• Trost S.G.
      • Duncan M.J.
      • et al.
      Step based physical activity guidelines for preschool-aged children.
      • De Craemer M.
      • De Decker E.
      • De Bourdeaudhuij I.
      • et al.
      The translation of preschoolers’ physical activity guidelines into a daily step count target.
      The ROC-AUC provides a measure of classification accuracy by graphically plotting the y-axis as true positive rate (sensitivity) and x-axis as false positive rate (1 − specificity). ROC-AUC values were defined as excellent (0.9–1.0), good (0.8–0.9), fair (0.7–0.8), or poor (<0.7).
      • Mehdi T.
      • Ahmadi B.N.
      Kernel smoothing for ROC curve and estimation for thyroid stimulating hormone.
      Statistical significance was determined at 5 %. All analyses were performed in Stata/IC v.16.1 for Mac (StataCorp, College Station, Texas, USA) except for ROC-AUC which was performed using SPSS v.27 for Mac (IBM Corp, Armonk, NY, USA).

      3. Results

      We included 352 pre-schoolers aged 3.0–4.9 years from 13 countries: 3 lower-middle, 5 upper-middle, and 5 high-income countries (Supplementary Table A online). Descriptive characteristics of participants are presented in Table 1. The proportions of boys and girls included in the current study were similar. A slight majority (59.1 %) lived in urban areas and over two-thirds (67.0 %) were from lower- and upper-MICs. The mean age was 4.4 (SD: 0.3) years. Children accumulated an average of 119 (SD: 32) min/day of TPA and accumulated an average of 8784 steps (SD: 2548) as measured by activPAL™. Using the parent reports, children achieved an average of 188 (SD: 127) min/day of TPA.
      Table 2 shows rank-order correlations between parent-reported TPA and accelerometer-measured TPA across various socio-demographic characteristics of participants. There was a very weak but statistically significant positive correlation between parent-reported TPA and accelerometer-measured TPA (r: 0.140; p = 0.009). When stratified by various socio-demographic characteristics, correlations ranged from very weak to weak (r: 0.034–0.233). Correlations were statistically significant for boys, participants from highly educated families, and those from MICs.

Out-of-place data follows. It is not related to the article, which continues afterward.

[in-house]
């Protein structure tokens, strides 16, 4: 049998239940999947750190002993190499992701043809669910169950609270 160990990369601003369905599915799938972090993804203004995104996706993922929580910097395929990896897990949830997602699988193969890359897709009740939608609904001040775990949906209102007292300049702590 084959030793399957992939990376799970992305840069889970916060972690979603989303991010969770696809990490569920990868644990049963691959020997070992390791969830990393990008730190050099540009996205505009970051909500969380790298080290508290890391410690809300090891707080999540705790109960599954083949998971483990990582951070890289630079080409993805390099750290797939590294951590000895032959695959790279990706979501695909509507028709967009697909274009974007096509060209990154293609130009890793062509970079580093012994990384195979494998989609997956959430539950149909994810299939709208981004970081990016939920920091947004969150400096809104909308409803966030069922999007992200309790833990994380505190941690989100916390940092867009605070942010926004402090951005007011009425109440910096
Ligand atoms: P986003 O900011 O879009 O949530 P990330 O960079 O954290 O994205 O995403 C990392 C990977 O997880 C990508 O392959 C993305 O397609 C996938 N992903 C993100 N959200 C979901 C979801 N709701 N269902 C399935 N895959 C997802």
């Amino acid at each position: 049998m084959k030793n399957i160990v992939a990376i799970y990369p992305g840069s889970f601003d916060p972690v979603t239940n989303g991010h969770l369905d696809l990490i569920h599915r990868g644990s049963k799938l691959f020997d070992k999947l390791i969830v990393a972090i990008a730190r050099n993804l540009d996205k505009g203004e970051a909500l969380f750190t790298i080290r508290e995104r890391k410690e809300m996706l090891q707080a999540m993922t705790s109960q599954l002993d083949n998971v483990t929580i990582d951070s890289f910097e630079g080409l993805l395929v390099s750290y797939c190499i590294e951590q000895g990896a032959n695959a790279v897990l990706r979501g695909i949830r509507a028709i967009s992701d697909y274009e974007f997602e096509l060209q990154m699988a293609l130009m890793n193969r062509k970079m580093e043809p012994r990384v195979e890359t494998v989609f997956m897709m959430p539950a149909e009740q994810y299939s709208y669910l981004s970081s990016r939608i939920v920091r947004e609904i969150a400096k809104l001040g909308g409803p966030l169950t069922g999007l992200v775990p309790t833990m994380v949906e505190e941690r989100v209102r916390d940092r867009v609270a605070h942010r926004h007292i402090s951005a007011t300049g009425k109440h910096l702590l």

Table 1Descriptive characteristics of study participants (as frequency and percentage unless specified).
      FrequencyPercent
      Sex
       Boys17950.9
       Girls17349.1
      Education class
       High18352.0
       Low16546.9
      Missing41.1
      Residential area
       Urban20859.1
       Rural14440.9
      Country income level
      Derived variable based on World Bank classification.
       HICs11633.0
       MICs23667.0
      FrequencyMean (SD)
      Age, years3524.4 (0.3)
      Accelerometer total physical activity, min/day352118.9 (31.7)
      Parent-reported total physical activity, min/day352187.6 (126.9)
      Total step-count, steps/day3528783.6 (2548.2)
      Note: HIC = high-income countries; MICs = middle-income countries.
      a Derived variable based on World Bank classification.
      Table 2Spearman's correlation and classification accuracy between parent-reported and accelerometer-measured levels of TPA.
      Spearman's correlationClassification accuracy
      Coefficient (r)p-ValueAgreement (%)Sensitivity (%)Specificity (%)Kappa (κ)
      All0.1400.00956.075.055.50.030
      Sex
       Boys0.1710.02253.685.752.30.058
       Girls0.0880.24958.40.058.7−0.012
      Education class
      4 participants with missing data.
       High0.2330.00257.966.757.60.035
       Low0.0340.66554.6100.054.00.028
      Residential area
       Urban0.1080.12059.660.059.60.022
       Rural0.1570.06050.7100.049.60.039
      Country income level
      Derived variable based on World Bank classification.
       HIC0.1120.23367.266.767.30.050
       MIC0.1560.01650.480.049.80.024
      Note: HIC = high-income countries; MICs = middle-income countries.
      Agreement means the proportion of children who were accurately classified by both the parent reports and accelerometry (the criterion method) as meeting or not meeting the TPA guidelines.
      Sensitivity means proportion of children who are accurately classified as meeting the TPA guidelines by parent reports.
      Sensitivity means proportion of children who are accurately classified as not meeting the TPA guidelines by parent reports.